14. For Poorer and Richer

“In a substantially poorer American past with a much thinner safety net, lower-income Americans found a way to cultivate monogamy, fidelity, sobriety and thrift to an extent that they have not in our richer, higher-spending present.”

15. Sex and Violence, Beyond the Script

“While sexual misconduct and harassment policies have become more stringent in places from university campuses to dot-com start-ups, theater remains largely unregulated. And it is a unique work environment, one that asks employees to flirt and kiss, argue and fight, strip naked and simulate sex eight times a week for what can be months on end. After hours, sexual encounters are common among cast members; actors date one another, and directors sometimes date their actors. When powerful people behave badly, they have agents to protect them.”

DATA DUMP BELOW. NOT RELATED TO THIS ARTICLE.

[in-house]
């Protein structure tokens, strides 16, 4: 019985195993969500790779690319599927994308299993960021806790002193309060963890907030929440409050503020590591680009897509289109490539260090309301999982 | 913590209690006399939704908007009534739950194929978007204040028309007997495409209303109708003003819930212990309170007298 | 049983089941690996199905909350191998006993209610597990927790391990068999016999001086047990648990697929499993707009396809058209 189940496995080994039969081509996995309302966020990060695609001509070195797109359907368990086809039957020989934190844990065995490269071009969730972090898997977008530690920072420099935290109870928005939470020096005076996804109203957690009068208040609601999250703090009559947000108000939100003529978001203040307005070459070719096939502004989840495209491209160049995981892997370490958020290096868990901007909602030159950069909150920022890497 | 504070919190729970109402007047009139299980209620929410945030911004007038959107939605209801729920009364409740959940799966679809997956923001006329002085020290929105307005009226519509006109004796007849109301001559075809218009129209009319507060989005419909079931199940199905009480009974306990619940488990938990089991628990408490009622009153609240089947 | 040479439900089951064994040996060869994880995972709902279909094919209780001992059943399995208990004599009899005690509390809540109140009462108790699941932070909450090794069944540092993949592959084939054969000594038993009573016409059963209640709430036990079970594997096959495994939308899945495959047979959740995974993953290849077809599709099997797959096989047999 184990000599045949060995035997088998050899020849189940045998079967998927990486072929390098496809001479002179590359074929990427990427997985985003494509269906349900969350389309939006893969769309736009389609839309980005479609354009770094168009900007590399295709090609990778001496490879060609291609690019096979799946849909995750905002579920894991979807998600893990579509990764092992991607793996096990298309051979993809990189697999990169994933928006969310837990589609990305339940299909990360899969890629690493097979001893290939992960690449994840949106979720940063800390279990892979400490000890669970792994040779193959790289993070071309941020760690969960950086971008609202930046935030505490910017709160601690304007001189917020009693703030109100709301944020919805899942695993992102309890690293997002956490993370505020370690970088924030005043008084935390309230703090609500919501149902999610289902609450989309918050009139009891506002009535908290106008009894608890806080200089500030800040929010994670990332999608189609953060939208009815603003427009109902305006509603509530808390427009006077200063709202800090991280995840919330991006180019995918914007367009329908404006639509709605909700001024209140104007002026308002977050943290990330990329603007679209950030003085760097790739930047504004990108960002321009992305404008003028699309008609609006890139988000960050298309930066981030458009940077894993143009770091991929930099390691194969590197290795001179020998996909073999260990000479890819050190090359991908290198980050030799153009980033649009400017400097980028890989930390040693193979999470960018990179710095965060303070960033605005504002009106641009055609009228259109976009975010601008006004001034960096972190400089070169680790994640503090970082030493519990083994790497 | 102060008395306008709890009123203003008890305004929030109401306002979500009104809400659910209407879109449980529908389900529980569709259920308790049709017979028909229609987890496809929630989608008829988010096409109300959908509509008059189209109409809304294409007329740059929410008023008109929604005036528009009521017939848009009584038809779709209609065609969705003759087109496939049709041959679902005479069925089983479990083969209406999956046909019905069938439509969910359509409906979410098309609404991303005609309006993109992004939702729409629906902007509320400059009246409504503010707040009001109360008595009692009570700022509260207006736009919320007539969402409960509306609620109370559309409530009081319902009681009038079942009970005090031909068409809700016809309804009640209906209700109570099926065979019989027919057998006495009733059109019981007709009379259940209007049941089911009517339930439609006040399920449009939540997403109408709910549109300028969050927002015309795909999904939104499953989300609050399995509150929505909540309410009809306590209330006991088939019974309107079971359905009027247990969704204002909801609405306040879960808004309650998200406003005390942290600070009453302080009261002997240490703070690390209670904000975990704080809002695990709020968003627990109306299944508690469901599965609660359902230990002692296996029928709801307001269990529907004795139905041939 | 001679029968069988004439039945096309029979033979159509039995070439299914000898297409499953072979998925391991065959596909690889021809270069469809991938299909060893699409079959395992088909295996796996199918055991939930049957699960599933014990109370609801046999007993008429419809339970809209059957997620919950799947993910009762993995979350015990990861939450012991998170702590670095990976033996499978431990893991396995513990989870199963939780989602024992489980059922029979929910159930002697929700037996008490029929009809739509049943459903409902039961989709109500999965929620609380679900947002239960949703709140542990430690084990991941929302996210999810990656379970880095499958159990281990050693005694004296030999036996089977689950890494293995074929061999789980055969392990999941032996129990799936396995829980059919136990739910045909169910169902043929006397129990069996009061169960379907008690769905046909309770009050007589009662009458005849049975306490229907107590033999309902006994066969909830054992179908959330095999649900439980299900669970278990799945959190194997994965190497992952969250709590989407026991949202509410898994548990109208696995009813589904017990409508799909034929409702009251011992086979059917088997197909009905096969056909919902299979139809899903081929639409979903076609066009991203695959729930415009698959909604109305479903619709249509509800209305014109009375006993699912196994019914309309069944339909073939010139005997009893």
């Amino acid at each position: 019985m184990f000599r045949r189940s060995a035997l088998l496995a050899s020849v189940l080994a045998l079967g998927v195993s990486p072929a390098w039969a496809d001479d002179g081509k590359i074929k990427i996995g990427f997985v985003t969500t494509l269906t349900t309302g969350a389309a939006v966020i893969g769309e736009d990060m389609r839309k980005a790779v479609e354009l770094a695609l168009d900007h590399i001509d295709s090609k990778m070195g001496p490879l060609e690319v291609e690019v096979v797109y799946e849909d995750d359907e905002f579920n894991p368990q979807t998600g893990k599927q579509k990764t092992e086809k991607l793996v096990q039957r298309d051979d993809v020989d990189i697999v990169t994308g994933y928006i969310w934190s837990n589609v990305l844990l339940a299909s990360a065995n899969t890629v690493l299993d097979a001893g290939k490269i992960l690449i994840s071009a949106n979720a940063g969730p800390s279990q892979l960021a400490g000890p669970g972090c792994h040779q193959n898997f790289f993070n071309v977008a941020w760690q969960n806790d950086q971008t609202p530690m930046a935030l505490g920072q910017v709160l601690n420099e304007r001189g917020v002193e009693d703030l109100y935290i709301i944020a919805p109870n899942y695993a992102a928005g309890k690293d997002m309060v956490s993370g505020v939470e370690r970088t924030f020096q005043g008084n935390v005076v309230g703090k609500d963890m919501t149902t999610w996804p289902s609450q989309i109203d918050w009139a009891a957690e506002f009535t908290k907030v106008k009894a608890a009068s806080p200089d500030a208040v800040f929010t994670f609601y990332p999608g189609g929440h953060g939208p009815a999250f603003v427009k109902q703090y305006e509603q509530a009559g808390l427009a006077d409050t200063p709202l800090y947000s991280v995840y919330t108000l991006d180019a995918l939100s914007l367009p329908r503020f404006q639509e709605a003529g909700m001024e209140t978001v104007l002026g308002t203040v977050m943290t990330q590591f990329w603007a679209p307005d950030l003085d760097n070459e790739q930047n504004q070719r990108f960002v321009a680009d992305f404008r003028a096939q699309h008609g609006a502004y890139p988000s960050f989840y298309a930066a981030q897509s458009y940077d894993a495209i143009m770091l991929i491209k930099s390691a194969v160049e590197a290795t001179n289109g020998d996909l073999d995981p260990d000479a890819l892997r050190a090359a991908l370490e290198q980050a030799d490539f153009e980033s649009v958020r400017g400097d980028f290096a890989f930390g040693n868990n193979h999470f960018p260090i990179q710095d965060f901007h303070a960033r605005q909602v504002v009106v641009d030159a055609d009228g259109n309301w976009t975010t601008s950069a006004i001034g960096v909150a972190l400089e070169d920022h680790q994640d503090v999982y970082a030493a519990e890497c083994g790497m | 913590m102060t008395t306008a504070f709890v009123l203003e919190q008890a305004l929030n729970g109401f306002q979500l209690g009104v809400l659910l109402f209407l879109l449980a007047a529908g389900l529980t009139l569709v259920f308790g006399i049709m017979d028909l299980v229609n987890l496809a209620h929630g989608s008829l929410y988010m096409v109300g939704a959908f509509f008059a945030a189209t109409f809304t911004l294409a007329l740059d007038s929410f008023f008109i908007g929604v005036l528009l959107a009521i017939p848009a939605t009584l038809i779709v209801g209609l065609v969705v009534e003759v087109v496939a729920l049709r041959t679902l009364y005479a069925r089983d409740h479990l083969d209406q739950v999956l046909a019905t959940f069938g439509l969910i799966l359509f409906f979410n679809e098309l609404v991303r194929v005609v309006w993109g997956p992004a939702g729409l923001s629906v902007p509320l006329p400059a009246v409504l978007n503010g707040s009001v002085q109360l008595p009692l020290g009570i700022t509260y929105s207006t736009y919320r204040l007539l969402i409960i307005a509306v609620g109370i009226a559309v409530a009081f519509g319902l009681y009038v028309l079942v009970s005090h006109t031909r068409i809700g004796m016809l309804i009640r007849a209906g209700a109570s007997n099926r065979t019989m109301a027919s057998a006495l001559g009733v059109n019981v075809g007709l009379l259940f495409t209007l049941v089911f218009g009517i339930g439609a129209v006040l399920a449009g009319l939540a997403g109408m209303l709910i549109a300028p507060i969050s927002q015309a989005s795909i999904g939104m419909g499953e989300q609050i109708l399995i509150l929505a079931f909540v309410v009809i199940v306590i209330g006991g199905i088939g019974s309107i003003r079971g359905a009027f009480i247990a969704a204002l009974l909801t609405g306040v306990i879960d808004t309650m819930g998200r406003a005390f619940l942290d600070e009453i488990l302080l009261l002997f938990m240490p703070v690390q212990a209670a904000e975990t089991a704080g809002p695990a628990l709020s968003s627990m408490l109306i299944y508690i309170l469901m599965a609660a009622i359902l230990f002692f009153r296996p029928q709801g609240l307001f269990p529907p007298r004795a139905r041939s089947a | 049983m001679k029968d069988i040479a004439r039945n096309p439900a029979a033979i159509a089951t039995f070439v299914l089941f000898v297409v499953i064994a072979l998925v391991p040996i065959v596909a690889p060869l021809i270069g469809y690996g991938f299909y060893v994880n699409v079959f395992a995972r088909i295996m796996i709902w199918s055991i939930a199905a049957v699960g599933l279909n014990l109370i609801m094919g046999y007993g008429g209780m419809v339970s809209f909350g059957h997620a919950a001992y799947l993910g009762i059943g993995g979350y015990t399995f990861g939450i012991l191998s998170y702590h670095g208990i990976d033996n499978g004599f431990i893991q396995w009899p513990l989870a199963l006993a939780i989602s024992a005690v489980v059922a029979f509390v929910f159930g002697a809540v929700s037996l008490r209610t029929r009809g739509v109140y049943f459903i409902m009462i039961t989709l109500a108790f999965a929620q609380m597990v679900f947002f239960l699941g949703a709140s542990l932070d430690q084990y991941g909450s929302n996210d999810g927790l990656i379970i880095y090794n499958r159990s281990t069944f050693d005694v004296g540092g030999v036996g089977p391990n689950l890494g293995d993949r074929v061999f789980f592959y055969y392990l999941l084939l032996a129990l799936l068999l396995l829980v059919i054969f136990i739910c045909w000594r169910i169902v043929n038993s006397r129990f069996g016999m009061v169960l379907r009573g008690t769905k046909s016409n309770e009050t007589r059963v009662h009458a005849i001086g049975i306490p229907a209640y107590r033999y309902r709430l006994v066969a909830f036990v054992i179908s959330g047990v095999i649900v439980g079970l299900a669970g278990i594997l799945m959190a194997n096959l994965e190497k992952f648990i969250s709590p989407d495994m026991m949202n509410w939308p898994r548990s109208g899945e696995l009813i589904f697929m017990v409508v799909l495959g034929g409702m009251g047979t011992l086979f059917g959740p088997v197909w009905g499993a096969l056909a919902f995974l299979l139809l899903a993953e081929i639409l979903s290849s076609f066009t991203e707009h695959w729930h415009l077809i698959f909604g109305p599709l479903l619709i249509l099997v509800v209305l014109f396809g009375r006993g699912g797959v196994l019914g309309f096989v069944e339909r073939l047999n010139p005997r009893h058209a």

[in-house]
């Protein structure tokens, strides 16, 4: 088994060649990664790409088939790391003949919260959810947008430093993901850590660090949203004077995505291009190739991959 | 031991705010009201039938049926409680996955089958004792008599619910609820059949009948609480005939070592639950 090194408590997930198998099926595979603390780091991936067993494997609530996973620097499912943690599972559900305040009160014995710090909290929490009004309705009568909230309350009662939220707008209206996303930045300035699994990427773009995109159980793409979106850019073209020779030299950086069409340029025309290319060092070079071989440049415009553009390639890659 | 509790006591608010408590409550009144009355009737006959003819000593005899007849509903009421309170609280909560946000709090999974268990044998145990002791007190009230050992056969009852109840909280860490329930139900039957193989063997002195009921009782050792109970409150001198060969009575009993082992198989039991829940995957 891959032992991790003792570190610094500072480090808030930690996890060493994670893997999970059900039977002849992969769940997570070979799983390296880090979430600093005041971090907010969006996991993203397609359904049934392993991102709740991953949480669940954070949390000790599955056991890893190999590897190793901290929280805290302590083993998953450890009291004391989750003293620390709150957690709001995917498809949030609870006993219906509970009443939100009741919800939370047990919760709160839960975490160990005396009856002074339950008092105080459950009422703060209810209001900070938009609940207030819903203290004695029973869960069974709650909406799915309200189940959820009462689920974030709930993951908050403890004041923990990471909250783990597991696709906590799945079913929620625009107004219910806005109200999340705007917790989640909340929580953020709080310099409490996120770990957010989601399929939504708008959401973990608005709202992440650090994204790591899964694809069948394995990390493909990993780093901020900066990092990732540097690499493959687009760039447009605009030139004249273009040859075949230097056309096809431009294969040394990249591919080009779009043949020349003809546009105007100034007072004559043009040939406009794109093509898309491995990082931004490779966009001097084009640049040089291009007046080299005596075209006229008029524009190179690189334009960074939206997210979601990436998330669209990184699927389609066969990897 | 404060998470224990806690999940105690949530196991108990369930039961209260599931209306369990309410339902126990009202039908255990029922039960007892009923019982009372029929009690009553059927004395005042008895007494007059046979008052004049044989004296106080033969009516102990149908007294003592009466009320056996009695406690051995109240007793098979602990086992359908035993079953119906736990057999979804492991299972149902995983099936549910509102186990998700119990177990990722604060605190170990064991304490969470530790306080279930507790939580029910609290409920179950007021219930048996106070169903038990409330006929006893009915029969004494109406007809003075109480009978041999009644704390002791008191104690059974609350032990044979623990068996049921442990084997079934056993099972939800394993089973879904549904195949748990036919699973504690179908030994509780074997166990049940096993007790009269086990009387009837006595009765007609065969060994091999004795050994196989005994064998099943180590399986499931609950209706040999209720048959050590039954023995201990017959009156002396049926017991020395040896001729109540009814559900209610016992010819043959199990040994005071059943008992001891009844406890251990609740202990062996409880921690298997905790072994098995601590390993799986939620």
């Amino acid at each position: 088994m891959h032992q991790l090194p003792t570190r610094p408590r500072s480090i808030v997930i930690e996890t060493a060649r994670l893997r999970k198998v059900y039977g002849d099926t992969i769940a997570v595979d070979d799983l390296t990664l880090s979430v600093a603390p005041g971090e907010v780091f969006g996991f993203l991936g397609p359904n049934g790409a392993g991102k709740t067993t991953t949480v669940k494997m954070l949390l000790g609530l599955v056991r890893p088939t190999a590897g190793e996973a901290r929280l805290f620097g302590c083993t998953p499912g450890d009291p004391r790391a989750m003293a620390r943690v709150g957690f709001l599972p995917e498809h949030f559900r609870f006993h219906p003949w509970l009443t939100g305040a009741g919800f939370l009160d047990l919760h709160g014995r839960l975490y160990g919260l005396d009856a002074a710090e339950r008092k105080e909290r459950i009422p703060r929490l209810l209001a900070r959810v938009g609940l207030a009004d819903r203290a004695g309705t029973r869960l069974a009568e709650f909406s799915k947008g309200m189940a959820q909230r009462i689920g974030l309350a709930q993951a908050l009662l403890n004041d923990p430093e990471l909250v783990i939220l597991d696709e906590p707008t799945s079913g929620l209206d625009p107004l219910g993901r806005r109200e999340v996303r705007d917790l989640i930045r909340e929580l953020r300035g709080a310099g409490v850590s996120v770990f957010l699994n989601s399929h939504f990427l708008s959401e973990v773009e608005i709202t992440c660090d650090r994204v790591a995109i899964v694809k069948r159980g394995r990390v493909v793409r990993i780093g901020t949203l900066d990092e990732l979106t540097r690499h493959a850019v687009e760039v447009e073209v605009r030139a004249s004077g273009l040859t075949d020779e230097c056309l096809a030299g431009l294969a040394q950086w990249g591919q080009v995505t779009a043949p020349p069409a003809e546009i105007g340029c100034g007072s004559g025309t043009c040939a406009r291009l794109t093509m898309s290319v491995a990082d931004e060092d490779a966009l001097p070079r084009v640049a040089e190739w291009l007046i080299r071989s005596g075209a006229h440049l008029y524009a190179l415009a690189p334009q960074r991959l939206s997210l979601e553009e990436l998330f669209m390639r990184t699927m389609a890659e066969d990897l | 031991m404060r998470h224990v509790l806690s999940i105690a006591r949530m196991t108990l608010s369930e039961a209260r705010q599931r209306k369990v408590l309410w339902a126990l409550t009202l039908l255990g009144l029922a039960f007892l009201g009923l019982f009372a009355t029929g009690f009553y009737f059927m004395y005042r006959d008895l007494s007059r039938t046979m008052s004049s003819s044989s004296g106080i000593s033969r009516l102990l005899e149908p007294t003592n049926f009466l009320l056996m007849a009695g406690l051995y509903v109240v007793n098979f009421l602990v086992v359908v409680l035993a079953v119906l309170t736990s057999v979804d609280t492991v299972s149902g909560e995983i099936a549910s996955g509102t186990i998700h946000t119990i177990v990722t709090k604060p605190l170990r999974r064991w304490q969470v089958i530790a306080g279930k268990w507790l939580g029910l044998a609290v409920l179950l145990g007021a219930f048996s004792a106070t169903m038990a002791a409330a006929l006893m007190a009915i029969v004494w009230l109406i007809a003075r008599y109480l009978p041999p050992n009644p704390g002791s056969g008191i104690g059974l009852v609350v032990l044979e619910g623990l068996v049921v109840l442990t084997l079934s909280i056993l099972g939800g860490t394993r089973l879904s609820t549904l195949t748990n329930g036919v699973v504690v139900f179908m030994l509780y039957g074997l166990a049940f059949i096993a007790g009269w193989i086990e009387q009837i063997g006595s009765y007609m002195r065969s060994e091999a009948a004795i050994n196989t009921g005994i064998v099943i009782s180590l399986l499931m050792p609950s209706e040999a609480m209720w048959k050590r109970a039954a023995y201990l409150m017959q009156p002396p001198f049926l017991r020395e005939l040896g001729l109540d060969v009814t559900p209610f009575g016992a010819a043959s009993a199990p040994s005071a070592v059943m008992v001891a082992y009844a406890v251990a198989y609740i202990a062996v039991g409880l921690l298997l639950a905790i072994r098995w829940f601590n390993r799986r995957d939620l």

16. Life or Movie? Kumiko, the Treasure Hunter and The Wolfpack Blur Lines

“As playfully asserted by the new film Kumiko, the Treasure Hunter, a fantasia inspired by an urban myth, the title character (Rinko Kikuchi) has the power to make something real out of something fake — to remake and refashion the movie in her own image. It’s just the latest exploration of how modern humans have adapted their imaginations and identities in response to the recorded image. Movies play host to our fantasy lives and can even transform and define our day-to-day — at least according to the movies themselves.”

17. In Backcountry and Other Movies,
a Bear Makes a Mean Co-Star